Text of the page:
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I approve of the direction-of-travel of the approach in Wales, which it seems to me is more reflective and encompassing of the complexity of end-of-life than is the now widely-adopted ‘ReSPECT’ in England. The term Future Care Planning as used in Wales, explicitly includes planning made when a patient lacks capacity – for example, if the planning takes place when a patient is ‘comatose’ or ‘deeply unconscious’. Whereas the ReSPECT process, generates a main ReSPECT form (ref 1) which tells readers in its section 1 ‘The ReSPECT process starts with conversations between a person and a healthcare professional’. So, presumably any planning ahead which is only embarked on after a patient has already become unable to engage in conversation, should not be captured by either the ReSPECT process or by the ReSPECT form.
I believe that many NHS Trusts in England, in adopting ReSPECT have moved too far in the direction of trying to create a form which seeks to be ‘all things to all readers’ - whereas in Wales, as we can read in the paper by Taubert and Bounds ‘The approach seeks to cater for the disparate need of the Welsh population; there is not merely one format for multiple scenarios, but a choice of approaches, communication strategies and documents to suit bespoke needs.’.
I have only two issues with the paper. One is this sentence, which is in fact from the European Association for Palliative Care definition of ACP: ‘It encourages individuals to identify a person...
I have only two issues with the paper. One is this sentence, which is in fact from the European Association for Palliative Care definition of ACP: ‘It encourages individuals to identify a personal representative ...’. I consider it inappropriate, even if it is ‘convenient for ‘the NHS’’, to try and impose the identification of a single ‘representative’ (even setting aside that I’m not clear what ‘representative’ implies, especially in the context of decision-making) within the ranks of relatives and family-carers - ‘hierarchy’ is not an easy fit within many families. However, the paper does make it clear that in Wales the approach has gone beyond, or differs from in some ways, the EAPC definition of ACP – what I am unsure of, is whether Wales has avoided attempts to ‘identify or nominate’ a single person as what I will here describe as ‘a ‘senior or main’ contact or family-carer’ (unless, of course, the patient wishes to do that: my reservations are about situations when a person is being equally-supported by several different people, such as by three daughters).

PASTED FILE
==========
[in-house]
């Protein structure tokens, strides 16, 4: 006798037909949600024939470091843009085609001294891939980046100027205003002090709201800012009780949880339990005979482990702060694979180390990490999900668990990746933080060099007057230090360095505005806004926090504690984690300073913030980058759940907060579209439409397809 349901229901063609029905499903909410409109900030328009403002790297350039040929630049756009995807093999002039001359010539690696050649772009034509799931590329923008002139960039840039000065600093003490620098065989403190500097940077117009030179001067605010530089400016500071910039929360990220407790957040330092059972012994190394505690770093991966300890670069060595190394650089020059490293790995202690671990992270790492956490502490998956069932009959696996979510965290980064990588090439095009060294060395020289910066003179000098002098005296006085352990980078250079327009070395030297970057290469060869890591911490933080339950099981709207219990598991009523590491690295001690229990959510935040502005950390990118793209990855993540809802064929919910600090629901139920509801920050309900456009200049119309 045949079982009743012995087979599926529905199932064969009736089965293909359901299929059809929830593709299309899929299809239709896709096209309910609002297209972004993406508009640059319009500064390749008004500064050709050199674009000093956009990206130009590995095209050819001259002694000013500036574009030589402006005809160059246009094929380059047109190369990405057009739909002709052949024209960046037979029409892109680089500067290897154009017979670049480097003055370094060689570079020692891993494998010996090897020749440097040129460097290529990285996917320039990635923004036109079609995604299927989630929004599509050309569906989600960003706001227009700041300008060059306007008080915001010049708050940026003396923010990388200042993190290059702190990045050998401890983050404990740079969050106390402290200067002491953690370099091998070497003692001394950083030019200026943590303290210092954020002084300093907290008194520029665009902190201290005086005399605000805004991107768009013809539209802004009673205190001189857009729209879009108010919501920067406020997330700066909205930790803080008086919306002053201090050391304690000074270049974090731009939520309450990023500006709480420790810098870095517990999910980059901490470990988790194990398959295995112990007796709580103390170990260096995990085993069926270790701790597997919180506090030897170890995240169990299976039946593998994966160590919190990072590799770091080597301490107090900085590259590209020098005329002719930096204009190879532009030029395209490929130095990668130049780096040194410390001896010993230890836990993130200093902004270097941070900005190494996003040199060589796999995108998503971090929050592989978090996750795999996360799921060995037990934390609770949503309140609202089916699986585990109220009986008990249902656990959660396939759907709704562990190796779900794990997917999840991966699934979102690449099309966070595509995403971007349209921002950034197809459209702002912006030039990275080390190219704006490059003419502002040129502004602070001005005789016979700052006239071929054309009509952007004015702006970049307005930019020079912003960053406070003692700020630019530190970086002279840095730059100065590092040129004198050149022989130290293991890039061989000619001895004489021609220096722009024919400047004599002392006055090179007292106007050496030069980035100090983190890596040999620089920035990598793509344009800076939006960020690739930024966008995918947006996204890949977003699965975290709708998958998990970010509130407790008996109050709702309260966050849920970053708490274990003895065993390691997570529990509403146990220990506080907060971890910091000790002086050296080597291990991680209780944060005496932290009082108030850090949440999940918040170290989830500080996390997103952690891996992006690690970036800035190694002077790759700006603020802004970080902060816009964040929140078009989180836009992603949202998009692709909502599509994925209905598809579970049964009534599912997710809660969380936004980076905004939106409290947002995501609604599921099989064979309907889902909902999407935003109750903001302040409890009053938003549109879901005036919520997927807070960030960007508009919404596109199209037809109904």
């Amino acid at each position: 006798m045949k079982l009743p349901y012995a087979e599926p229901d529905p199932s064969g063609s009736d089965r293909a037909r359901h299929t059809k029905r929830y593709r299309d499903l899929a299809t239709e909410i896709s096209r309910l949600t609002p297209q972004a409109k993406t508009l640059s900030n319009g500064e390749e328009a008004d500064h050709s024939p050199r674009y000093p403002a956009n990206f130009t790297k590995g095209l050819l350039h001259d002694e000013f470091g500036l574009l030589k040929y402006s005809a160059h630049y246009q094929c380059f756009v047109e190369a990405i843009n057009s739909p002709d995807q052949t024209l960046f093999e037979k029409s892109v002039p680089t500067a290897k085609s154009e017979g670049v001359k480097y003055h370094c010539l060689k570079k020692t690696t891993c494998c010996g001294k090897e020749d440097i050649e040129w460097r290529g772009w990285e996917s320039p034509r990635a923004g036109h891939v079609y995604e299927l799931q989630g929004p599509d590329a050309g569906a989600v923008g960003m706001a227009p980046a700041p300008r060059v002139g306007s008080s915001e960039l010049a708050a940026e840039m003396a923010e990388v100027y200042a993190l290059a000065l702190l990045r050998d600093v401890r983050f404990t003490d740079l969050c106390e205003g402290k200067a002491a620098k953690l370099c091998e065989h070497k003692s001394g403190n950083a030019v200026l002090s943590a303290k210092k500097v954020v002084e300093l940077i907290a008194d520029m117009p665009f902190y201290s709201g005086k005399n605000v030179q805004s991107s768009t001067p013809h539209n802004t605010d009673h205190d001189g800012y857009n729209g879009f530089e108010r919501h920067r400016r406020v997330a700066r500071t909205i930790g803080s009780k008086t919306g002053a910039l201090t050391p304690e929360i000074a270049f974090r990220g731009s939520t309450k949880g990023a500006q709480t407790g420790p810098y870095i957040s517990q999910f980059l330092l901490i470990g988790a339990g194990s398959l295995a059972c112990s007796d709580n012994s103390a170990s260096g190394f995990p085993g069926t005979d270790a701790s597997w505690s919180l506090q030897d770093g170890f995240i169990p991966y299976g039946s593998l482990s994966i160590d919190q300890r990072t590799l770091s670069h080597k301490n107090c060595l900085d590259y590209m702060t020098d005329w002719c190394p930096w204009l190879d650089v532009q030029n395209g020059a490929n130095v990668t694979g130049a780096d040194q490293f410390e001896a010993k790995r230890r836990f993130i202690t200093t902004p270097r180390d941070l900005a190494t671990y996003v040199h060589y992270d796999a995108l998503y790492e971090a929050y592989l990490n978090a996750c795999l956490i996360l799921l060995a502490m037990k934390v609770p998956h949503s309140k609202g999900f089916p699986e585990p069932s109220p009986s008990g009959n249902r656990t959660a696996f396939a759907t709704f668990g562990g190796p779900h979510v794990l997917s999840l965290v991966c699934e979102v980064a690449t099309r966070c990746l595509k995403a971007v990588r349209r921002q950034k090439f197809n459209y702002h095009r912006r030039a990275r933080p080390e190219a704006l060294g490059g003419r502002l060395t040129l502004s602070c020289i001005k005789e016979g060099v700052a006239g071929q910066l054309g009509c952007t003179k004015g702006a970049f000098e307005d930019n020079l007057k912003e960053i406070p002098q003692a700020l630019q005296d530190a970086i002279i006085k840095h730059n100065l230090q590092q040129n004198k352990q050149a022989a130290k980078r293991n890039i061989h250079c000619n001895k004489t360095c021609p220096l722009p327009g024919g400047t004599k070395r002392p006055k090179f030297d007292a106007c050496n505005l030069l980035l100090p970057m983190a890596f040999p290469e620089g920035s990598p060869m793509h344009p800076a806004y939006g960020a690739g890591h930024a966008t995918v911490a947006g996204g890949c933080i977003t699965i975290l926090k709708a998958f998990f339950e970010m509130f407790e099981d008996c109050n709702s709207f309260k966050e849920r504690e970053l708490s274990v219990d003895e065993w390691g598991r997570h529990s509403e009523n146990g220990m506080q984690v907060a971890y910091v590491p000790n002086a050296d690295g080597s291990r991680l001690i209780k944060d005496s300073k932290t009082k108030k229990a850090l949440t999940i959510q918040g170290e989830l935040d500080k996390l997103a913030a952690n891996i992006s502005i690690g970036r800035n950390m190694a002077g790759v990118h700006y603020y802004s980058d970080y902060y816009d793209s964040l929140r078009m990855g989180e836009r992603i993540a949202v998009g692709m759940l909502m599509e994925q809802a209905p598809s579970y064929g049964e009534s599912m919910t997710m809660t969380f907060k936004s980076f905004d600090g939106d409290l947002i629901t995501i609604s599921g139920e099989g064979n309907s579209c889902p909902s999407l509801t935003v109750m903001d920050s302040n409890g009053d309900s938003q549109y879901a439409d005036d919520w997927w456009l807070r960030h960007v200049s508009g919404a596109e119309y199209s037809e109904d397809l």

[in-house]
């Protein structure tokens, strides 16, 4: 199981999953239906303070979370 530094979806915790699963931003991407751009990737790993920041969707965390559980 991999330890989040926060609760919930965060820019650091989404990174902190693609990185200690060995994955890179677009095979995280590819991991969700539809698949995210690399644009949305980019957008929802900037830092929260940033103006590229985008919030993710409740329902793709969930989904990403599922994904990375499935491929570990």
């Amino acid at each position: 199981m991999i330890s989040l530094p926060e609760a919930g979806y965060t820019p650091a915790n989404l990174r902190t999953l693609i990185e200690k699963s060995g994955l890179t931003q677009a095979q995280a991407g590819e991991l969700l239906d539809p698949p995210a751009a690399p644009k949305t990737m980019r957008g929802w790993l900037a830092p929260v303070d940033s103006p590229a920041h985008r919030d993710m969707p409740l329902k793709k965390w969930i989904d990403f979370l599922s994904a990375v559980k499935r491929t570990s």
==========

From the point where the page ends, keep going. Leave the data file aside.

My second issue, is with this sentence: ‘Some patients may wish to take control and fill in and cosign their own advance decision form, while others may prefer their clinician to help them set this up.’. I find the word ‘cosign’ misleading and inappropriate in the context of a written Advance Decision: an ADRT should be signed by the patient and witnessed by another person. That isn’t in my mind ‘cosigning’. Some patients might decide to create their own written Advance Decision(s), in line with the requirements of sections 24-26 of the Mental Capacity Act, and some patients might have their signature witnessed by someone other than a clinician – both are allowed by the MCA’s requirements for ADRTs. Asking a doctor, or nurse, to help you create a written ADRT, is of course an option and I believe clinicians should then help: but, that does not amount to the patient ‘not taking control’ of the ADRT – if the patient isn’t in control of his or her ADRT, I suspect the document would not ‘stand up’ legally.
I entirely agree with the authors when they state: ‘Advance and future care planning is a complex topic area for healthcare professionals, patients, carers and policymakers alike. It is not likely that a ‘one-size fits all’ approach will ever meet the different needs of the population, and so different forms and approaches are offered in Wales.’.
As it happens, I have recently published a piece (ref 2) which investigates the complexity of planning ahead, especially for end-of-life and in the context of the MCA : one of my ‘conclusions’ is that ACP or FCP can only be useful, and cannot be ‘a panacea’.
Mike Stone Twitter @MikeStone2_EoL
Ref 1 https://www.resus.org.uk/sites/default/files/2020-09/ReSPECT%20v3-1-form...
Ref 2 https://www.dignityincare.org.uk/Discuss-and-debate/download/449/